Hunger and malnourishment inhibit the normal growth of a child and impede the ability to develop into adult- hood for effective contribution in nation building. Malnourished children grow up poorly and perform poorly in their educational pursuits. With limited education and skills, their economic productivity in society will be limited. Malnutrition deprives our country of much needed human resources for socio-economic transfor- mation. Malnutrition breeds the circle of poverty in the household, at community and national levels. Mal- nourished children are likely to be intellectually impaired with diminished productive and creative capacity. This is the reality that confronts us as a nation for which our Government is acting decisively to ameliorate the prevalence, bearing in mind that malnutrition is a preventable malaise.
Despite our challenges, Sierra Leone is making significant progress at reducing chronic under-nutrition of children. The percentage of stunting among children under five has been gradually reduced from 34.1% to 28.8% (SMART; 2010, 2014). Consequently, the number of children affected by stunting is projected to de- crease. However, micronutrient deficiencies are still prevalent in both women and children, and under-five mortality rates remain high. Principal factors are that poor households do not have access to safe and nu- tritious foods, sanitation is poor and inadequate and there are insufficient behavioral change interventions targeting women of reproductive age.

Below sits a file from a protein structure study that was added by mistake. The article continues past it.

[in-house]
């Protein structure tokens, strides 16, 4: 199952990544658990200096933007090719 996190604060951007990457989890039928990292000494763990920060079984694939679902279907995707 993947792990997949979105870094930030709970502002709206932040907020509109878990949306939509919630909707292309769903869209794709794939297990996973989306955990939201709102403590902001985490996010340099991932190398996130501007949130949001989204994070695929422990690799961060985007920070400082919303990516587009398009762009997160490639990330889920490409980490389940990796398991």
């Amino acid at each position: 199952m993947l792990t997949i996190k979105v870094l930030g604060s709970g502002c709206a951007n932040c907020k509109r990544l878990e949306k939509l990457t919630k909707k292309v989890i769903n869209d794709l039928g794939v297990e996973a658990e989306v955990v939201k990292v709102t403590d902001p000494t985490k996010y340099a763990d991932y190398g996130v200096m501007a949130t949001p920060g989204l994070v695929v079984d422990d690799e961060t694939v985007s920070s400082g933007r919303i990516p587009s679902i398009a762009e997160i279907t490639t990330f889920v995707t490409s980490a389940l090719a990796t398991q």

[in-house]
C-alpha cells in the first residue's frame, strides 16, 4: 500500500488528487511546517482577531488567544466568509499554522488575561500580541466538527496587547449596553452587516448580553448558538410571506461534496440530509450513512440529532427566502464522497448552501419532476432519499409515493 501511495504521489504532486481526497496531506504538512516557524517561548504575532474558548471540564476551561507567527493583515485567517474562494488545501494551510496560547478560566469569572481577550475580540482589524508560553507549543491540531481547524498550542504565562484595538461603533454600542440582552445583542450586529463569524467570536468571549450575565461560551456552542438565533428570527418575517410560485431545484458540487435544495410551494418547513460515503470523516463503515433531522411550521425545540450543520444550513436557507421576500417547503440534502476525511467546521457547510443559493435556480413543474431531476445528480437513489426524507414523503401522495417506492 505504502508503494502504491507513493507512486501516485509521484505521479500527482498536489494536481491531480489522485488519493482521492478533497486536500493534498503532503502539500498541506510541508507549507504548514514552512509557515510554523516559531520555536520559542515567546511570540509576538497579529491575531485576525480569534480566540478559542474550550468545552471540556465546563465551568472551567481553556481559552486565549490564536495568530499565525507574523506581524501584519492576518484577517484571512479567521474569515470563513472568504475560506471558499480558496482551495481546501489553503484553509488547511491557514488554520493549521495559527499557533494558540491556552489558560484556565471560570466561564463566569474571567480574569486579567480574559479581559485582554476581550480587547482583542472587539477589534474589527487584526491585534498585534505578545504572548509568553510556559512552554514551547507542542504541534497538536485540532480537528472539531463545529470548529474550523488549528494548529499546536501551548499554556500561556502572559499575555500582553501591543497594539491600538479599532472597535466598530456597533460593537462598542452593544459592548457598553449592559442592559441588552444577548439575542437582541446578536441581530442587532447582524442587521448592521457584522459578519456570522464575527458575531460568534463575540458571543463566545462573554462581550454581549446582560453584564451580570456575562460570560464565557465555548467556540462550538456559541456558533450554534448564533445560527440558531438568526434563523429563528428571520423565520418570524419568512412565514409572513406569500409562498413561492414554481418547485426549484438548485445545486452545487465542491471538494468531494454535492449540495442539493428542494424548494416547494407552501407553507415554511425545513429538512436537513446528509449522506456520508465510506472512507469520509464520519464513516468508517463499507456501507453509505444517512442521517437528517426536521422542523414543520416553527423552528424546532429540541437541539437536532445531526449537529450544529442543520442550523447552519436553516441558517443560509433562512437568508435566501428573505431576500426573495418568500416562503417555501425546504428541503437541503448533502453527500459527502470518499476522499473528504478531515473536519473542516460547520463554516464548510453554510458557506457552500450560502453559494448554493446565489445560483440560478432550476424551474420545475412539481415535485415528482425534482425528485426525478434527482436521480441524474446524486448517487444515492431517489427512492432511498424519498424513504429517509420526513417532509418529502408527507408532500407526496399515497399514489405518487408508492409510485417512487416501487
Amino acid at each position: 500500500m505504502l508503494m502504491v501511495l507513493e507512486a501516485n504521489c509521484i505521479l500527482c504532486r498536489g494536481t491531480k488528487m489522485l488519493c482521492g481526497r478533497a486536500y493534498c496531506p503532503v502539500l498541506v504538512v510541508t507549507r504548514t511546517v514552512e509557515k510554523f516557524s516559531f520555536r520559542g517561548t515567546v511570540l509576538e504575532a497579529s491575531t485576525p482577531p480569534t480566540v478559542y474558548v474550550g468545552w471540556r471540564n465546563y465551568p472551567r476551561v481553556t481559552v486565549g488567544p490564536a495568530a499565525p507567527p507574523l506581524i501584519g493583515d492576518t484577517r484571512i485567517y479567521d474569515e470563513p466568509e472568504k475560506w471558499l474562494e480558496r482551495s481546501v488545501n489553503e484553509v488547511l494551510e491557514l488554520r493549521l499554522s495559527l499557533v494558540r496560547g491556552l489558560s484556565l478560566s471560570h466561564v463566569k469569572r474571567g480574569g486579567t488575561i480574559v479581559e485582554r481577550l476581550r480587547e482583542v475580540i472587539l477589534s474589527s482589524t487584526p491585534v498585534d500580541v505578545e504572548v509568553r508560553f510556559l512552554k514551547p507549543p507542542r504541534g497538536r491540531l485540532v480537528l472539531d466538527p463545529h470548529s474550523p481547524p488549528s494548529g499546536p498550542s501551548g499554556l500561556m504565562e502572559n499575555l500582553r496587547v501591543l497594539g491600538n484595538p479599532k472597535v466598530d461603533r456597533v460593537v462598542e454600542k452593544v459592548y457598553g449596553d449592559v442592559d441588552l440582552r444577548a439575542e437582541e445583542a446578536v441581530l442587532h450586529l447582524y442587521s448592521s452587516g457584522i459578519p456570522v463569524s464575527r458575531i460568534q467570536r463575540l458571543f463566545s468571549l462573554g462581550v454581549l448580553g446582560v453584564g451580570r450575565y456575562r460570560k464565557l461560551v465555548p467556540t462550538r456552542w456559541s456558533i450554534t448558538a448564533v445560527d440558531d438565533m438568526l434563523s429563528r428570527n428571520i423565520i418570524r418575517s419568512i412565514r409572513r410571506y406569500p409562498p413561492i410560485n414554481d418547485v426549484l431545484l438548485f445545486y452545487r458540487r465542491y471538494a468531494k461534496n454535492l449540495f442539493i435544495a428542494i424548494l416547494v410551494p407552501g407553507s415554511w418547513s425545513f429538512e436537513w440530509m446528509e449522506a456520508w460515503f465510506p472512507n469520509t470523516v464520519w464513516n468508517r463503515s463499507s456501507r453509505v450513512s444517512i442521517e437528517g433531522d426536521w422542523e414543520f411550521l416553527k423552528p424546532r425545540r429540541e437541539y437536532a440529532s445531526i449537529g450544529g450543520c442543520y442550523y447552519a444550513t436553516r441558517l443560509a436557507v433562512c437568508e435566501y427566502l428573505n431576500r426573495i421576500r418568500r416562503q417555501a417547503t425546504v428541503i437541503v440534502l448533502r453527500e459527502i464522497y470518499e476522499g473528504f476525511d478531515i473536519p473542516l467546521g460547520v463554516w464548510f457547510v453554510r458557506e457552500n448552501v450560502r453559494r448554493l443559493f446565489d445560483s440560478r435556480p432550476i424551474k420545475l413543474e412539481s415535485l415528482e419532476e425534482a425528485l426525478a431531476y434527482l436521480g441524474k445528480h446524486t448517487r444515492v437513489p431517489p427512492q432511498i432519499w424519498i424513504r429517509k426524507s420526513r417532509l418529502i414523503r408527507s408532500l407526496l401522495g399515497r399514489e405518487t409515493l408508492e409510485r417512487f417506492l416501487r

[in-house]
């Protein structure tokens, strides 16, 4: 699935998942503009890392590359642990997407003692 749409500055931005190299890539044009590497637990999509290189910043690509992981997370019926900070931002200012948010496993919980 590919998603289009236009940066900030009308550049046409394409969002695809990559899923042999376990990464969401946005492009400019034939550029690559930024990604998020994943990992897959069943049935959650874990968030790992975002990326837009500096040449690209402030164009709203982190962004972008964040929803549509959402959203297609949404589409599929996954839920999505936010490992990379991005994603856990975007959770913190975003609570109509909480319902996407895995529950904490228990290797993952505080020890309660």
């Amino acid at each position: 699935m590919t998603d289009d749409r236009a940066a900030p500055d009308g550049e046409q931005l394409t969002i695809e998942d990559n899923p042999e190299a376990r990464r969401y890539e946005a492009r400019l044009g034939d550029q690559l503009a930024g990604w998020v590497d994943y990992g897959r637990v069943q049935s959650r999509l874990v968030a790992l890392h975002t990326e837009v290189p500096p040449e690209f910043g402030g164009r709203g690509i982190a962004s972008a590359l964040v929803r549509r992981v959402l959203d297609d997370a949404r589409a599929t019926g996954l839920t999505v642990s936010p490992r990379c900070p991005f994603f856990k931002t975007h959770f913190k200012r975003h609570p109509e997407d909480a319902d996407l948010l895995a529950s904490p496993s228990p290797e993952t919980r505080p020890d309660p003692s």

The Government is responsive to the needs of the people. Together with our development partnerswe are aware of the challenges to tackle food insecurity and high infectious disease burden, especially among the vulnerable sectors of our society. As stated in The Agenda for Prosperity, we shall endeavour to address these challenges, including scaling up nutrition and eliminating hunger, among others. Since its introduc- tion into our health care system, accompanied by a vigorous nationwide campaign, under the leadership of His Excellency the President, the Free Health Care Initiative has resulted into a significant reduction in maternal and child mortality across Sierra Leone.
With the current Ebola epidemic, it is imperative that we simultaneously address the issue of nutrition and food security because we share the view that there is a nexus between nutrition and building natural im- munity to fight infectious diseases. For more detials, download the Annual Report on Scaling Up Food and Nutrition